|Has the company changed it's ticker??
Found it CRES|
|Added at 7.8, nice.|
|One assumes some Director buys are imminent by way of support for the restructure plus positive analyst coverage.|
|UK COAL rallied 1.6p to 8.85p after a financial restructuring, and a new name, gave shareholders a better deal than the market had expected.
Read more: http://www.thesun.co.uk/sol/homepage/news/money/4691543/Richard-Branson-bets-BA-boss-1m-over-Virgin-Atlantics-future.html#ixzz2EiyKVvTH|
|From April 2012
UK Coal returns to profit for first time in four years
By PETER CAMPBELL
PUBLISHED: 22:05, 27 April 2012 | UPDATED: 11:43, 28 April 2012
Britain's largest coal miner has burrowed into the black for the first time in four years.
Back to black:
UK Coal posted a pre-tax profit of £58million for 2011
UK Coal, whose eight mines produce enough material to supply around 5 per cent of Britain's energy needs, posted a pre-tax profit of £58million for 2011 more than double the city's expectations of £22million.
During the previous three years it made losses totalling £269million.
Read more: http://www.dailymail.co.uk/money/markets/article-2136355/UK-Coal-returns-profit-time-years.html#ixzz2Egj0Hd2P
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UK Coal, Britain's biggest coal miner, makes final bid for survival
Britain's biggest coal miner, UK Coal, has restructured in a last attempt to survive.
Chairman Jonson Cox explains how he plans to see the industry to a fitting end.
Chairman Jonson Cox is trying to turn around the group, which operates three deep mines in England and employs around 2,500 people.
By Emma Rowley6:48PM GMT 10 Dec 20127 Comments
Jonson Cox may be forgiven if he is a little bleary-eyed. Monday saw the chairman of UK Coal, Britain's biggest remaining coal miner, announce that the company's restructuring effort, eight months in the works, had been completed.
Cox does not hide the truth, that the group came very close to collapse.
"I can't tell you how many moments there have been [where he thought the restructure might not happen]," he says. "This is very complex, as it's involved deals with customers, the pension fund, the pension regulator, the Pension Protection Fund, the Government, Coal Authority and I've probably left someone out.
"There have been moments where I thought we were on track and moments where I thought we were not going to make it, and it was exactly the same over this weekend. It's not done 'til it's done. And [Monday] morning at six o'clock I got a phone call to say it was completed."
In a last-ditch attempt to ensure the company's survival, the restructure splits the struggling coal mines off from valuable property assets. The group has been renamed Coalfield Resources, to reflect how it is "making the most of what is left of the coalfields".
The hope is that the mining arm can now achieve another 10 years of production, led by the newly-announced chief executive Kevin McCullough, currently chief operating officer of RWE npower. Meanwhile, shareholders should get some value through their 25pc stake in the property arm, called Harworth Estates.
For Cox, at the helm of a company born out of the privatisation of the coal industry in 1994, the challenge is to give the British industry the exit it deserves.
"I recognise fully that coal, as it is currently used to produce power, has a finite lifetime, because we have to decarbonise the energy supply chain," he says. "This industry is towards the end of its life. Let's give it a managed landing, rather than a catastrophic insolvency.
"We've 2,500 very skilled miners, probably another 3,000 people in the supply chain. This is making sure they can get to their retirement, wind up the industry properly, pay off the liabilities, manage all the environmental consequences. Had we not pulled off the restructuring, it would have all ended catastrophically. That's not in anyone's interest."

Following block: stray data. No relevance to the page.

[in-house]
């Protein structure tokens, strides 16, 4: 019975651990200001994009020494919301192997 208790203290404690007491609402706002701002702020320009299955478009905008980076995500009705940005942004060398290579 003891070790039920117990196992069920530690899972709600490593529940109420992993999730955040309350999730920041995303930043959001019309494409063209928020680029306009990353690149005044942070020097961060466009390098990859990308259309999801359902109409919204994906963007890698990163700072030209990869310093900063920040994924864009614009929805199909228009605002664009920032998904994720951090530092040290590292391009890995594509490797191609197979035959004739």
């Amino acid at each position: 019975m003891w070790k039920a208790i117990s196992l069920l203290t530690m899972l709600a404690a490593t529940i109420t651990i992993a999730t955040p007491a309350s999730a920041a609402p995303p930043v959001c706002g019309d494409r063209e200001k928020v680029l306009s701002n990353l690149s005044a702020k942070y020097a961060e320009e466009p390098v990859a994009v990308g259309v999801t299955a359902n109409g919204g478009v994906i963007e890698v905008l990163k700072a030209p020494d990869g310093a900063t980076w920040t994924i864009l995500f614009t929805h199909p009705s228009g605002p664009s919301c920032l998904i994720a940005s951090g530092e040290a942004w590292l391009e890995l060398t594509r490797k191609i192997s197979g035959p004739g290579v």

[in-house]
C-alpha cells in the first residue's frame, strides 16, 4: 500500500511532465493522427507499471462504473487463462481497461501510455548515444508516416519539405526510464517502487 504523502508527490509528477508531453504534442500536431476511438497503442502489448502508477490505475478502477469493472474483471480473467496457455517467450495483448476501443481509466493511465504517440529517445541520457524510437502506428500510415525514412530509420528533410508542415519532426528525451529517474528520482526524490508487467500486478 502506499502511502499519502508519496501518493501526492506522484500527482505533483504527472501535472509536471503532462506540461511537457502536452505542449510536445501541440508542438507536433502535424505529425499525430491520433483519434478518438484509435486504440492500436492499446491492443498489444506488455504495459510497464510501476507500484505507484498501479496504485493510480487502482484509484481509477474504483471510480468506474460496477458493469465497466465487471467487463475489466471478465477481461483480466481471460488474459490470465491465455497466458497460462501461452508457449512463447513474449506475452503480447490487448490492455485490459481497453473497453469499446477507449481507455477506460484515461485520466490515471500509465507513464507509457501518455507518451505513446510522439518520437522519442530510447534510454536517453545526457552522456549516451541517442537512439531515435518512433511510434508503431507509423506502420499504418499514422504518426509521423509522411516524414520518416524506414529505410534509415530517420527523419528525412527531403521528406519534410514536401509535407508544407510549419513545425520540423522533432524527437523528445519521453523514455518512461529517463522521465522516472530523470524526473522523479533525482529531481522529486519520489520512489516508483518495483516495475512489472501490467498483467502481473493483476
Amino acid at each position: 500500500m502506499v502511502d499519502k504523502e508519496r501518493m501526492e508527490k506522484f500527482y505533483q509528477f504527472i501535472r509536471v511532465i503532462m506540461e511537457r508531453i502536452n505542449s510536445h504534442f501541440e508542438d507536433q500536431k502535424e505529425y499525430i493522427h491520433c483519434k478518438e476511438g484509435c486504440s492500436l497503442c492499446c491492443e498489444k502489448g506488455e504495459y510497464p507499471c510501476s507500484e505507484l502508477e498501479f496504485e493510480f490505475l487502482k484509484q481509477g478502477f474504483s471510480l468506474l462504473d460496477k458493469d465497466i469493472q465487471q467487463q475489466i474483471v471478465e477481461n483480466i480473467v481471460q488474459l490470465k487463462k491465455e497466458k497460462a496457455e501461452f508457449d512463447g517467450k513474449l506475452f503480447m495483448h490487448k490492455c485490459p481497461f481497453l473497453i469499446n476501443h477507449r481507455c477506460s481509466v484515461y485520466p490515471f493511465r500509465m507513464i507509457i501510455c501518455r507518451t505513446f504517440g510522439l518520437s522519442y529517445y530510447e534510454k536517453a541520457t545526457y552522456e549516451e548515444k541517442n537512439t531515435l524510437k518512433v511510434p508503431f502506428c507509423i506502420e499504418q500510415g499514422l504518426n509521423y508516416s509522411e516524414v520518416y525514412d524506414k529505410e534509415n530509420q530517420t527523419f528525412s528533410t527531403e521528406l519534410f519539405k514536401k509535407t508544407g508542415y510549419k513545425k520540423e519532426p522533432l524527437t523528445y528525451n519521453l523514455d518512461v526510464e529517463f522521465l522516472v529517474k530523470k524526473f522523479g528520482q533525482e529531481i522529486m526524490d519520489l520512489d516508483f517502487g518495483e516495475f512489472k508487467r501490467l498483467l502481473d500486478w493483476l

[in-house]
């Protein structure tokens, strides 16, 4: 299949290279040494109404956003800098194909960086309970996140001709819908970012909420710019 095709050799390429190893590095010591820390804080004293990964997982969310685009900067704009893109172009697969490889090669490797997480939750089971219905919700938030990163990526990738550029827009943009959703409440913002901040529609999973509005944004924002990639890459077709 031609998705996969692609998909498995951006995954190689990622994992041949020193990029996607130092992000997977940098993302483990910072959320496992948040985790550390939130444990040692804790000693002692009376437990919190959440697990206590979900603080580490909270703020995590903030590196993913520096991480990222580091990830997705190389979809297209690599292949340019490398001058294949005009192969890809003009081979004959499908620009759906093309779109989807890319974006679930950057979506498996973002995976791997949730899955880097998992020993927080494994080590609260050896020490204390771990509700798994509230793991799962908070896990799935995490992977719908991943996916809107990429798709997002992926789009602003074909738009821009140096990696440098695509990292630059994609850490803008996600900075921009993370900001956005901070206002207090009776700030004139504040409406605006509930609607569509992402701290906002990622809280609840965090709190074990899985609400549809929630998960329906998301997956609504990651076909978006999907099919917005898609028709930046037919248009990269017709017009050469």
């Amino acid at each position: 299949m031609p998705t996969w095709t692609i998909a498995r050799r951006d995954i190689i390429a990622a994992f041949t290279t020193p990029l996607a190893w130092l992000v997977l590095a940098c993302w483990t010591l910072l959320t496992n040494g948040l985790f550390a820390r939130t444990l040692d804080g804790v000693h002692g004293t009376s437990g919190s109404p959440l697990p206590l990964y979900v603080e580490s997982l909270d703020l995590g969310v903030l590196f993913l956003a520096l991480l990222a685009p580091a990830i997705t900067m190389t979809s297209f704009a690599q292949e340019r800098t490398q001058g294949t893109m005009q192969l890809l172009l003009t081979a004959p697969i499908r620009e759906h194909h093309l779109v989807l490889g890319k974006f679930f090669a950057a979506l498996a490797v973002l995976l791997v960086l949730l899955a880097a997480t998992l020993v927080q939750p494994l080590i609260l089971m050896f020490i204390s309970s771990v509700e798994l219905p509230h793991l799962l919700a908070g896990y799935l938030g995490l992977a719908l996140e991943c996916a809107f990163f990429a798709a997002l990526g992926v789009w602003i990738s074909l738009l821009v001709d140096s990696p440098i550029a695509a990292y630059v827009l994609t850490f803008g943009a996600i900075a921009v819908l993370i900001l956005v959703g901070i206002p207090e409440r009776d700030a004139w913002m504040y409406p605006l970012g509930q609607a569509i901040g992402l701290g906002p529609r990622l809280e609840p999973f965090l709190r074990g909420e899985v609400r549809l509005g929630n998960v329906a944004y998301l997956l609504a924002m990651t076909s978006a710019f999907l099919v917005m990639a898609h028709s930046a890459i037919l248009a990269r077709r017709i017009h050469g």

It has been a long road for Cox, who is not from a mining background. A Devon boy, his career has seen him do stints as managing director of Yorkshire Water and chief executive of Anglian Water Group. He was brought into UK Coal two years ago by its banks, led by Lloyds, and its biggest shareholder, property investor Peel Group as it teetered on insolvency, not least through decisions to pay its miners up to £1,000 a shift to incentivise output.
"It had lost £269m in three years, bank debt and customer debt was £245m, pension debt £450m, equity value £90m. Debt overwhelmed equity," says Cox.
"We had a great first year, stopped the rise in labour costs which had gone up 38pc in five years, brought costs down, redid the pension deal, halved the bank debt in a year. So it all looked like, through 2011, it was going well."
And to those who question the market for coal, Cox checks the figures to point out that in the last 24 hours coal has met 44pc of UK energy needs. "Coal is keeping the lights on at the moment."
But things go wrong very quickly in mining, given its high fixed costs which was soon brought home to him. "A year ago, our biggest mine at Daw Mill, as a result of planning and production decisions made in 2009, ran into the sand."
One mining face had been dug in the wrong direction, meaning the structure was fighting against geological forces, while elsewhere the huge struts holding up the roof were looking precarious. "Imagine dominoes," explains Cox.
As the company once again careered towards insolvency which would have returned it to the state, as no insolvency practitioners will take on such a safety liability management set out a plan.
As a result, the mines stand alone, supported by a package agreed with stakeholders which sees the pension fund foregoing some deficit payments and customers improving contracts. Daw Mill in Warwickshire, however, is set to close.
The plus for the shareholders and the £280m property portfolio, of largely old mine sites, is that they are quarantined from the mines' financial risks, including the pension deficit. The market liked it, with the shares up as much as 24pc on the FTSE Fledgling Index, as analysts judged the deal to be "in the nick of time".